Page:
Allow me to use a personal anecdote: back when I was in secondary 3, my primary school classmates and I paid a visit to our alma mater which had then recently moved to a new campus. Although the name of the school was the same, my friends and I all felt that the place was different, not only physically but also emotionally, for this wasn’t the same school campus which we shared so many fond memories. This effect of change felt by my friends & I is especially acute today, considering that the rate of change is increasing rapidly in today’s world.

However, it not possible that Singapore’s physical landscape remains static. For that to happen, it would perhaps mean, as our political leaders remind us, the sidelining of Singapore by the world & a possible drop in living standards. Furthermore, being a small country, it is near impossible for us to keep large chunks of our physical landscape untouched & unchanged while developing the rest of the country (of course, you all would dispute that this is already happening in Potong Pasir & Hougang).

Hence, it is my opinion that the challenge facing Singapore is how to balance this need to create a sense of belonging in Singaporeans through physical familiarity with the need of continued physical development. No easy task it is going to be to maintain such a delicate balance.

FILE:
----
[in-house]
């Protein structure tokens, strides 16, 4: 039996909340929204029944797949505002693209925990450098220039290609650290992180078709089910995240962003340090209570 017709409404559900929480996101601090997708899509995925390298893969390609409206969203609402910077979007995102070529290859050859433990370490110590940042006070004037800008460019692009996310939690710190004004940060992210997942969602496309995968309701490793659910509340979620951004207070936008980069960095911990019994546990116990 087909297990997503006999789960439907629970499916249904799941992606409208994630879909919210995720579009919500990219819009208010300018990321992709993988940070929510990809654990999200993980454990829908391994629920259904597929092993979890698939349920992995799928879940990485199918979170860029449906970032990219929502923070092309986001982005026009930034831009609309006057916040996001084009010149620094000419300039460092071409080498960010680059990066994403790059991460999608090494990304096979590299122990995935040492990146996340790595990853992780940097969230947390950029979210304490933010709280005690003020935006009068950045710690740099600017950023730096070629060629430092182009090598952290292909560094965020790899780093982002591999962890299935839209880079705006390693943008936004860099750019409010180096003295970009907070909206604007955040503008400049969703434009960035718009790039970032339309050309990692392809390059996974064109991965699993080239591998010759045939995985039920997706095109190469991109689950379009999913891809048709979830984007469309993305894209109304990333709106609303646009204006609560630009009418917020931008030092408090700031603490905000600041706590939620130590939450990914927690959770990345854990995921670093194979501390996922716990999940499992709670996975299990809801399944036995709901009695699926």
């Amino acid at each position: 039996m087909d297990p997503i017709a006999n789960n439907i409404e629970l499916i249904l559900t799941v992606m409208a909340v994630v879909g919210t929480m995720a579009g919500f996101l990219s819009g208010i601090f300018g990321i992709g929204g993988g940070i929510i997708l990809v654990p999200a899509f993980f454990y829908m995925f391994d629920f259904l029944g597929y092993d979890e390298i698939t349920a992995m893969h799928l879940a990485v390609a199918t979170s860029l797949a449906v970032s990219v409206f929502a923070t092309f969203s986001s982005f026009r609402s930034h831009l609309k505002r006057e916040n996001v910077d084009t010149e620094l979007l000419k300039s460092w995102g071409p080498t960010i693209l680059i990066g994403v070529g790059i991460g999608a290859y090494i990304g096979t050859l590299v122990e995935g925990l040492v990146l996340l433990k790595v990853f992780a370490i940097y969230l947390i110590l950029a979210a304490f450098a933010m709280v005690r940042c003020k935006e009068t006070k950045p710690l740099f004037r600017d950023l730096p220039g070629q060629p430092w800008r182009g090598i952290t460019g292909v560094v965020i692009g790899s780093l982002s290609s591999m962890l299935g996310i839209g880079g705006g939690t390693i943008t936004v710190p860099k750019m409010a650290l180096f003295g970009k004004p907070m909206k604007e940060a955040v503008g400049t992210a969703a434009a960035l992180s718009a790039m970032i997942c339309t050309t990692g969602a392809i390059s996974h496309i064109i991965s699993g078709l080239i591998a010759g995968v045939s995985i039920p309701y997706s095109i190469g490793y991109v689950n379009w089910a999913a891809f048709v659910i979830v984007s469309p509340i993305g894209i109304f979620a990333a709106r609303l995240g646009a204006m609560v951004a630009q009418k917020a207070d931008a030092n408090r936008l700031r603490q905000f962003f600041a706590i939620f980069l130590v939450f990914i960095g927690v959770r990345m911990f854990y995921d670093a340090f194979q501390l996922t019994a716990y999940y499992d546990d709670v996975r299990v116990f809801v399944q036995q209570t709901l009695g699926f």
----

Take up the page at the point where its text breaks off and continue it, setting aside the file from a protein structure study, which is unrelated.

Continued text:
In order to maintain such a delicate balance, the local authorities have adopted the policy of preserving selected sites as “heritage sites”. Yet, perhaps I may be exaggerating here but it is my opinion that for every one of these preserved “heritage sites”, there are several other sites which evoke memories for many that are neglected, if not demolished to make way for new developments. Schools such as the old SJI & RGS may be preserved as “heritage sites” (although the old SJI is now more commonly known as the Singapore Art Museum and while what remains of the old RGS is just a information board, cast in the shape of its school gate, about it on the SMU city campus, at least some physical part of them remains), but I seriously doubt that the original site of my primary school will be preserved in the long run (although, for now, it still serves as a temporary holding school for schools undergoing renovation or rebuilding). Thus, we need to be aware that it is inevitable that sites which evoke fond memories in us may one day have to make way for new developments (unless, of course, they have the luck to be gazetted as heritage sites).